Climbing a Hill on a Hot Day
by Christopher Dodson,
Executive Director, North Dakota Catholic Conference
October 2004

I lived in Oakland, California while I attended law school. My neighborhood consisted of steep hills, the kind of which most of us associate with nearby San Francisco.

On an election day, I walked up one of those inclines to the voting precinct at the top of the hill. It was hot and sunny that day and by the time I got to the top, I felt as though I had finished a mild workout.

While up there, some others and I heard someone calling for help. Outside, lying in the street was a very old and frail looking woman. She, too, had walked up the hill to vote and had tripped while crossing the street. She probably had twisted her ankle, but in case it was worse, we concluded that she should not move and someone went to call the paramedics.

She began to protest and tried to get up. Somebody told her not to move until the paramedics had looked at her. She became more distraught. At first, I assumed that she did not want to see the paramedics and just wanted to go home. That, however, was not why she was upset. She wanted to vote.

I went into the voting precinct and asked if someone could bring a ballot to her. The precinct workers did not hesitate and grabbed the paperwork.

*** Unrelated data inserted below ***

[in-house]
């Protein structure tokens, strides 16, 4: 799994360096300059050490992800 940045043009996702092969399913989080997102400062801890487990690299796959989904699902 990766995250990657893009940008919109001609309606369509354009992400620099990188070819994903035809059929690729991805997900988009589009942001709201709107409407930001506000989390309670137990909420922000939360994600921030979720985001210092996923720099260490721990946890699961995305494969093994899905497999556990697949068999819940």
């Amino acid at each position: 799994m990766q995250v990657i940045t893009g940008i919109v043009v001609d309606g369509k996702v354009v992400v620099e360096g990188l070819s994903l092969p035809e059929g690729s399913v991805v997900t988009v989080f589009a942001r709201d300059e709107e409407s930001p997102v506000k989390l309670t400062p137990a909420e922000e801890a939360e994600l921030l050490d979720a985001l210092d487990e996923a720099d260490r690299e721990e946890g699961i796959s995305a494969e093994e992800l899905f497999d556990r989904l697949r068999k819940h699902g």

There, lying injured on the hot pavement, this woman cast her vote.

I do not remember what issues were on the ballot that day. I do not remember who ran in any of the races. I hope, however, I never forget the image of her in the middle of the street exercising her right to vote.

I met with Catholics throughout the state this election season. Their interest in the elections seems much higher than usual. Yet, at the same time, Catholics expressed to me great dissatisfaction with the candidates and especially the political parties.

In one sense, I see this as a good response. It is unfortunate that so many Catholics do not feel comfortable with the candidates or “at home” with a political party. However, dissatisfied citizens typically lose interest in politics and the elections. Instead, Catholics seem more attentive and committed than ever before to exercising their political responsibility. Perhaps all the discussion, debate, and argument about the war in Iraq, John Kerry and communion, same-sex “marriage,” and how Catholics should vote, has, despite some anger and hurt feelings, moved Catholics to take their faith and political responsibility more seriously than before.

The Simon and Garfunkle song says: “Laugh about it, shout about it; When you've got to choose; Every way you look at it, you lose.” The lyric contains some truth. We rarely win in every respect. It is not a perfect world, with perfect candidates, and perfect political parties.

Yet we do not lose merely because our choices are not perfect. When we struggle with the issues, face the difficult choices of voting, and even laugh and shout about it, we gain something. We exercise our Catholic political responsibility. We take another step in our on-going conversion. Ultimately, this is much more important than who gets the most votes.

It may be difficult. In a spiritual sense, voting may seem like climbing a hill on a hot day, falling, and lying in pain in the middle of the street. Yet, she did it. So can we.